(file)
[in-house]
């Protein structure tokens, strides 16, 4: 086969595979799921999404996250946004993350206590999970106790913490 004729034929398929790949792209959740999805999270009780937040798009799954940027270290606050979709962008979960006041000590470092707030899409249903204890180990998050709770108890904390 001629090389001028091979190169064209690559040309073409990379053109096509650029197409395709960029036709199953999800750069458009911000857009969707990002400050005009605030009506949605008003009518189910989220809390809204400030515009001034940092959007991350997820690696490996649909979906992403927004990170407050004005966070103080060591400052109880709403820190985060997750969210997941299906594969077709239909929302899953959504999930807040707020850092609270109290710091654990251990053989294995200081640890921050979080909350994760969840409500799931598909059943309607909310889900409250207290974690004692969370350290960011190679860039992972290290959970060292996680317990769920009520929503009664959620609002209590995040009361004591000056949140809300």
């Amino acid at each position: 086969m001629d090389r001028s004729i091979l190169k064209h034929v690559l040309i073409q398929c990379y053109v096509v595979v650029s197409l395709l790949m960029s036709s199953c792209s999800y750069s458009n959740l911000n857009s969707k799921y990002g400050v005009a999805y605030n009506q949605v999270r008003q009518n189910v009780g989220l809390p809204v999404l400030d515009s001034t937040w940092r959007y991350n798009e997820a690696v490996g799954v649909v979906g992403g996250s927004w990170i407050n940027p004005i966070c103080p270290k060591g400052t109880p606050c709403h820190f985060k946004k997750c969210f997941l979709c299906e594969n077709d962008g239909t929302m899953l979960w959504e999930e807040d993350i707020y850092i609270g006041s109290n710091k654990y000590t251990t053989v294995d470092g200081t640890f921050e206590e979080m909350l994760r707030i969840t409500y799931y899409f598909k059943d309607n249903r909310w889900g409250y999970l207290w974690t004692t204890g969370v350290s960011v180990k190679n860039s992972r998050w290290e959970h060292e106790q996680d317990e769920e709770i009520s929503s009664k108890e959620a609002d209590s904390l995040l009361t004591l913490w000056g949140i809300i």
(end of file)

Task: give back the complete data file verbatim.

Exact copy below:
[in-house]
């Protein structure tokens, strides 16, 4: 086969595979799921999404996250946004993350206590999970106790913490 004729034929398929790949792209959740999805999270009780937040798009799954940027270290606050979709962008979960006041000590470092707030899409249903204890180990998050709770108890904390 001629090389001028091979190169064209690559040309073409990379053109096509650029197409395709960029036709199953999800750069458009911000857009969707990002400050005009605030009506949605008003009518189910989220809390809204400030515009001034940092959007991350997820690696490996649909979906992403927004990170407050004005966070103080060591400052109880709403820190985060997750969210997941299906594969077709239909929302899953959504999930807040707020850092609270109290710091654990251990053989294995200081640890921050979080909350994760969840409500799931598909059943309607909310889900409250207290974690004692969370350290960011190679860039992972290290959970060292996680317990769920009520929503009664959620609002209590995040009361004591000056949140809300």
């Amino acid at each position: 086969m001629d090389r001028s004729i091979l190169k064209h034929v690559l040309i073409q398929c990379y053109v096509v595979v650029s197409l395709l790949m960029s036709s199953c792209s999800y750069s458009n959740l911000n857009s969707k799921y990002g400050v005009a999805y605030n009506q949605v999270r008003q009518n189910v009780g989220l809390p809204v999404l400030d515009s001034t937040w940092r959007y991350n798009e997820a690696v490996g799954v649909v979906g992403g996250s927004w990170i407050n940027p004005i966070c103080p270290k060591g400052t109880p606050c709403h820190f985060k946004k997750c969210f997941l979709c299906e594969n077709d962008g239909t929302m899953l979960w959504e999930e807040d993350i707020y850092i609270g006041s109290n710091k654990y000590t251990t053989v294995d470092g200081t640890f921050e206590e979080m909350l994760r707030i969840t409500y799931y899409f598909k059943d309607n249903r909310w889900g409250y999970l207290w974690t004692t204890g969370v350290s960011v180990k190679n860039s992972r998050w290290e959970h060292e106790q996680d317990e769920e709770i009520s929503s009664k108890e959620a609002d209590s904390l995040l009361t004591l913490w000056g949140i809300i």